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Autoimmune Diseases of Rheumatoid Arthritis and Lupus
National Institutes of Health (NIH), 10 biopharmaceutical companies, and multiple non-profit organizations launched an unprecedented new public-private partnership in February 2014. Managed through the Foundation for the NIH (FNIH), the Accelerating Medicines Partnership® (AMP®) program brings high-level government, industry, and non-profit foundation partners together to identify and validate the most promising biological targets for therapeutics. The partners designed a bold milestone-driven research plan to tackle the challenge for the autoimmune diseases of rheumatoid arthritis and systemic lupus erythematosus (lupus), as well as for Alzheimer’s disease and type 2 diabetes. One of the features that makes this public-private partnership unique is that AMP data is publicly accessible to the broad biomedical community for further research. The Phase This fact sheet addresses the AMP research plan for rheumatoid arthritis and lupus.
Rheumatoid arthritis (RA) and lupus are relatively common, severe disorders. About 1.5 million people or about 0.6 percent of the U.S. adult population have rheumatoid arthritis. Estimating how many people in the U.S. have lupus is difficult because symptoms vary widely and onset is often hard to pinpoint. Both conditions are autoimmune diseases that occur when the immune system mistakenly attacks parts of the body that it is designed to protect. They represent just two of a larger number of autoimmune disorders, including multiple sclerosis, Crohn’s disease, ulcerative colitis, type 1 diabetes, and psoriasis. These diseases share common flaws in immune function and regulation, leading to inflammation that destroys tissues. They can last a lifetime, cause severe disability, greatly affect quality of life, and are associated with increased risk of death.
Treatments for these diseases typically have been aimed at decreasing inflammation and pain by slowing down tissue damage and reducing complications. Most people with RA have only a partial response to available drugs, and many only respond to drugs for a limited period of time. In the case of lupus, no effective targeted therapies exist for the most severe forms of the disease. Research is needed to better understand the underlying disease process and identify parts of the immune system that aren't functioning correctly. This insight will help reveal the most promising new biological targets for drug development and match existing drugs to patients with specific molecular profiles who are most likely to benefit.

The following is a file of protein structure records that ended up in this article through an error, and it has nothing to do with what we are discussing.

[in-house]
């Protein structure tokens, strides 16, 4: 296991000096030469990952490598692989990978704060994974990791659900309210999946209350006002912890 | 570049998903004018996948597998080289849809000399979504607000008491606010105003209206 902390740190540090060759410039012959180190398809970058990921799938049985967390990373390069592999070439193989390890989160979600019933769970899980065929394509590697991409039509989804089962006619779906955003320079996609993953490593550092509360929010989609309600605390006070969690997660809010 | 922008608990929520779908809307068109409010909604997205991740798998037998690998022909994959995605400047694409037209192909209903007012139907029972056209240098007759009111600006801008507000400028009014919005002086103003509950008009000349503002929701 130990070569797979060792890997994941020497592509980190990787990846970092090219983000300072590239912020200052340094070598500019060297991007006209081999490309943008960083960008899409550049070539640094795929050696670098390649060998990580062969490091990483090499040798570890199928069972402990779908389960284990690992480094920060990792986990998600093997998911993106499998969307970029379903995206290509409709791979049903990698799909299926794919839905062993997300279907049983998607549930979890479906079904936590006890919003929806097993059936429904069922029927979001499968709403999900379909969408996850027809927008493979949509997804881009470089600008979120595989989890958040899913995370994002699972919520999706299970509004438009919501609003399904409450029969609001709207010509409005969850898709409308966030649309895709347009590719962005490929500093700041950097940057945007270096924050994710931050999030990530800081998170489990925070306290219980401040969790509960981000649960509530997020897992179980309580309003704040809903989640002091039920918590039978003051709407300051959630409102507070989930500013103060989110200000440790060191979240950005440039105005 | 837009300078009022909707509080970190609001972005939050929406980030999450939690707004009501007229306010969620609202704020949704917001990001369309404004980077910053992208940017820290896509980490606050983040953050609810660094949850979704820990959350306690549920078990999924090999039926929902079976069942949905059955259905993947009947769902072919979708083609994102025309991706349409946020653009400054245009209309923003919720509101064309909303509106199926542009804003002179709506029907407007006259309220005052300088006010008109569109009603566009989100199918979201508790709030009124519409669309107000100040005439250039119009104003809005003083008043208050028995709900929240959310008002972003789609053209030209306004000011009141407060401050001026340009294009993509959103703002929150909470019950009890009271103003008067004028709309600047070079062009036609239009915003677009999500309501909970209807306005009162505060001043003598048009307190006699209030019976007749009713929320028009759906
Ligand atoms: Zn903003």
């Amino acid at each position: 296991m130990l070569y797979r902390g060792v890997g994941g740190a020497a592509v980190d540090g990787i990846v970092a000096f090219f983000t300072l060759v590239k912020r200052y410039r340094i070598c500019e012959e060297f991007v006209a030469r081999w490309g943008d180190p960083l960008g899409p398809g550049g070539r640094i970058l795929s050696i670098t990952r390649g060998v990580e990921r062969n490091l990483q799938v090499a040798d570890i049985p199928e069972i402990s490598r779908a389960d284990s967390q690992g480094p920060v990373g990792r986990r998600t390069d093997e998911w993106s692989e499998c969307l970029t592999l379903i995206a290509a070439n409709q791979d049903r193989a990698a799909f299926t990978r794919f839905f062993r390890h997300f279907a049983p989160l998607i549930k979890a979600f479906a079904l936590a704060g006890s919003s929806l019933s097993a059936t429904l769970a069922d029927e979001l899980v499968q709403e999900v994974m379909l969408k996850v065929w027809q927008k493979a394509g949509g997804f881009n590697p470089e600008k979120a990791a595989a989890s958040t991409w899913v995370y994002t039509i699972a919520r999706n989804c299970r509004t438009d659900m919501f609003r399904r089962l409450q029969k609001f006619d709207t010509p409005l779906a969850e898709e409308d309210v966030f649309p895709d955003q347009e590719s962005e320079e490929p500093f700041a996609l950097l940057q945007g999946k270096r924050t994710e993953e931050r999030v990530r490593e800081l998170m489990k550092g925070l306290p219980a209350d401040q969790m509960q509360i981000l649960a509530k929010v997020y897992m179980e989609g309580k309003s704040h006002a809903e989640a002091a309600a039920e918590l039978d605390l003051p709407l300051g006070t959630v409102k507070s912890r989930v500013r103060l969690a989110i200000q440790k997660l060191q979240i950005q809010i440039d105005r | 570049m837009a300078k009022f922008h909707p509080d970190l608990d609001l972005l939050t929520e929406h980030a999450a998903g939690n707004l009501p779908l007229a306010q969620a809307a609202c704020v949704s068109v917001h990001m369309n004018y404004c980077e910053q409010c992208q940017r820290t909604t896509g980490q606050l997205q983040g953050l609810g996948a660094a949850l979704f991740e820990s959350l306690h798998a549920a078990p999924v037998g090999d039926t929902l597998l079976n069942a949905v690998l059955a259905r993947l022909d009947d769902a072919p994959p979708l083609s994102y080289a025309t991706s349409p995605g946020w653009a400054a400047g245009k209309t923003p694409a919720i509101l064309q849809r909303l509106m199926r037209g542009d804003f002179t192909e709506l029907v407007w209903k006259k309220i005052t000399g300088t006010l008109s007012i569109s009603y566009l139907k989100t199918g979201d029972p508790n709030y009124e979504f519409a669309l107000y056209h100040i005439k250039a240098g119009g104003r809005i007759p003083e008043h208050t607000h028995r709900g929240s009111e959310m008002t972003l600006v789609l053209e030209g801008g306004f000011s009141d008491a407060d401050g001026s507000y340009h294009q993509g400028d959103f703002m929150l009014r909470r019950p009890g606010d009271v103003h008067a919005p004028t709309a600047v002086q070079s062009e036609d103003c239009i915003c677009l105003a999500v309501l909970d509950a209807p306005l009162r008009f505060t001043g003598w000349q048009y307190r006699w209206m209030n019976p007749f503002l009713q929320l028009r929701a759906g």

This project is analyzing, at the single cell level, tissue and blood samples from people with RA and lupus to pinpoint genes, proteins, biological pathways, and signaling networks. This type of analysis will allow insights into key aspects of diseases processes and allow comparisons between diseases. The project will explore differences between those RA patients who respond to therapies and those who do not, and will provide a better systems level understanding of disease mechanisms in both RA and lupus. This knowledge is essential for the development of targeted therapies and for the application of existing and future therapies to appropriate patient populations.
The partnership is using several new or developing technologies to analyze information from single cells and groups of cells involved in autoimmunity; collecting tissue samples, including synovium (the tissue that lines joints) from people with RA and kidney from people with lupus for molecular analysis; developing computational tools to integrate different data types to characterize molecular pathways; and making the data available to the broad research community for further analysis through dbGaP (rheumatoid arthritis; lupus) and ImmPort (accession: SDY997, SDY998). The first datasets were released in 2018.
Researchers mining the data can seek to identify treatment targets to develop medicines for diseases of interest. The data also has potential implications for precision medicine, as AMP RA/SLE researchers identify differences in the pathways active in the tissue of different patients.
The steering committee (SC) for RA and lupus is comprised of representatives from NIH, FNIH, and participating companies and non-profit organizations. The SC meets on a regular basis and is responsible for monitoring progress towards milestones. The SC operates under the direction of the overall AMP Executive Committee comprised of representatives from NIH, FNIH, participating companies, the Food and Drug Administration, and non-profit organizations.
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|Rheumatoid Arthritis and Lupus
ACCELERATING MEDICINES PARTNERSHIP and AMP are registered service marks of the U.S. Department of Health and Human Services.
This page last reviewed on July 29, 2021